On the night of his thirteenth birthday, Ex has an unexpected meeting with a mysterious man. This encounter reveals Ex's supernatural destiny as an “Era Key,” the only one of his generation, who can move freely and mysteriously through time.
The Book, in Tony's Own Words
Like many of my kind, I was a severely shy and introverted child. It took all I had to make the few friends I did by the third grade, and when I had to bid them goodbye I was more than devastated. It was perhaps the first time I suffered for my father’s mistakes – the first in what would be a long, perpetually worsening pattern of such injustice; and though I believe he never actually meant to hurt me and mine---if I am to tell the truth---the facts cannot be hidden or denied. But I loved him, my father, even when I was forced to leave the private school where I felt I belonged and had to begin attending the local public school where I knew no one and would have to start over. As I look back now, it is clear to me that school was where I felt the loneliest. My younger brothers and I were very close at home but in school we rarely saw one another. Thus, toward the end of the third grade, well before I had yet to mature to the point where God’s presence and love were evident and comprehensible, I needed a new friend, one who could never be taken from me: and so I created Ex.
In the first grade, I had an assignment to write a short story about my fictional hero. My project completed, the subsequent praise from my teachers and peers convinced me that I had a natural penchant for creative writing. Unfortunately, up to this point---alone in a new school in the third grade---I had never written about a person or character that I myself constructed. So, basing him initially on a favorite video game character from that era (the early 90’s), I finally created my first-ever original character: Exodus Magaba.
I filled notebooks with our exploits, our adventures – mine and Ex's. Whenever I would face an awkward situation or threat in the “real world”, I would immediately think about what Ex would do if he were actually there with me – how he would defend me, support me, understand me. And somehow, with his help---a mere figment of my imagination, mind you (to cite for an instant the power of the creative mind) ---I was always okay in the end. Soon, however, it became apparent that my imaginary friend needed more – his very own fictional world. I would face a difficult task: relegating myself to the realm of “behind the scenes”. I would have to take myself out of the equation. I would have to leave my dear Ex alone in order to discover what kind of friends he needed in his world. And so, based on Ex’s triumphs and shortcomings alike, new characters began to emerge – like Jared Jack, who would inevitably take my place as Ex’s best friend. Jared's darkness formed a necessary equilibrium to Ex’s formidable light. Then more characters were born – like Gadget, Ex’s beloved baby brother, who, in fiction, embodied the powerful bond my own younger brothers and I shared in reality. Soon Ex had an entire network of friends and loved ones, enemies and rivals, and though it pained me to see that Ex had gone from being my friend to being a sort of “other me”, an alter ego in an alternate world. I loved every minute of orchestrating the exploits of him and his friends, guiding them through their adolescent adventures in “Toronto Town”.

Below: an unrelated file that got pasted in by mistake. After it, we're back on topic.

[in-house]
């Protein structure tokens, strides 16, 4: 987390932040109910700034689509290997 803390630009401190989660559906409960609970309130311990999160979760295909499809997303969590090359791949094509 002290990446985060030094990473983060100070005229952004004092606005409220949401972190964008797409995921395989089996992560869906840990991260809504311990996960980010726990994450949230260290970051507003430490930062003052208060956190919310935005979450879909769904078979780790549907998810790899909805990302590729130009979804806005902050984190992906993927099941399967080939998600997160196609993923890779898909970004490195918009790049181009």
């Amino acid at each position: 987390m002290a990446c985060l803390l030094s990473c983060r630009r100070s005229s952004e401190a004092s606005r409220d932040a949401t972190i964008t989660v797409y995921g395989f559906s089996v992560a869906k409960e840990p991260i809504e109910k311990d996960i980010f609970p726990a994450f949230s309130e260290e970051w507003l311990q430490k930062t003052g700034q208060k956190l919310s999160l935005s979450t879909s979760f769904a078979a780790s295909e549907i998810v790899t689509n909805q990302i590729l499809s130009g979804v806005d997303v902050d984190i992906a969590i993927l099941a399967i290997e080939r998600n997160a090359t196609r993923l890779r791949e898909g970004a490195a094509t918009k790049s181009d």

As I grew older, I wanted more for Ex. My love for fantasy books, movies, and especially video games was the fuel to develop Ex, the characters, and the story further, though the result of this effort would not manifest for years to come. I spent my entire childhood and early adulthood trying to create a fantasy world separate from Ex’s, afraid of changing the rules and truths of Ex’s universe. In my early writings, I succeeded in carving out magical realms with heroes and villains---ones that received positive reviews from my “real world” friends and family---but my thoughts would always return to Exodus and his lot before I could complete any new fantasy works of fiction. I loved Ex and his friends; they shared my experiences – my joys, my betrayals, my very coming of age (and even, dare I say, my perversions – especially during my teenage years) and they never judged me. Ex and his “crew” shared my mistakes and took part in my revelations. They were always there for me and helped me evolve into the man I became.
During my 25th year, my father died of a massive and unexpected heart attack. As we were a very close family, this tragedy altered our course dramatically. My father's death made me feel very alone in a very frightening world. Thus I turned inward to my created world: Ex’s world. It was but a month after my father died when I was struck with a revelation. What would happen if I combined my world and Ex's into one story? What if I took Ex’s fantastical world of Odyssia and fused it with mine? With absolutely nothing to lose, I sowed the seed. After three years of writing and a fourth trying to get published, the story flowered beautifully into my first novel, Over Odyssey: Yellow. This epic fantasy novel is the first in a wondrous---yet charmingly realistic---series that is quite likely the brightest light in my life next to my relationship with God.
The lesson to aspiring authors? Never be afraid to write – to mold beloved characters and try new things with them. In my 29 years, I have learned that the moment a writer fears putting that which is born in his mind onto paper – that is the moment he stops being a writer. This act of non-commission is the one and only instance when a writer can truly fail at being a writer. Be true to your characters, your world, and your eccentricities and---though it may take some time---you will find your Over Odyssey. You will find your inspiration…just as I did.
And what a journey it will be.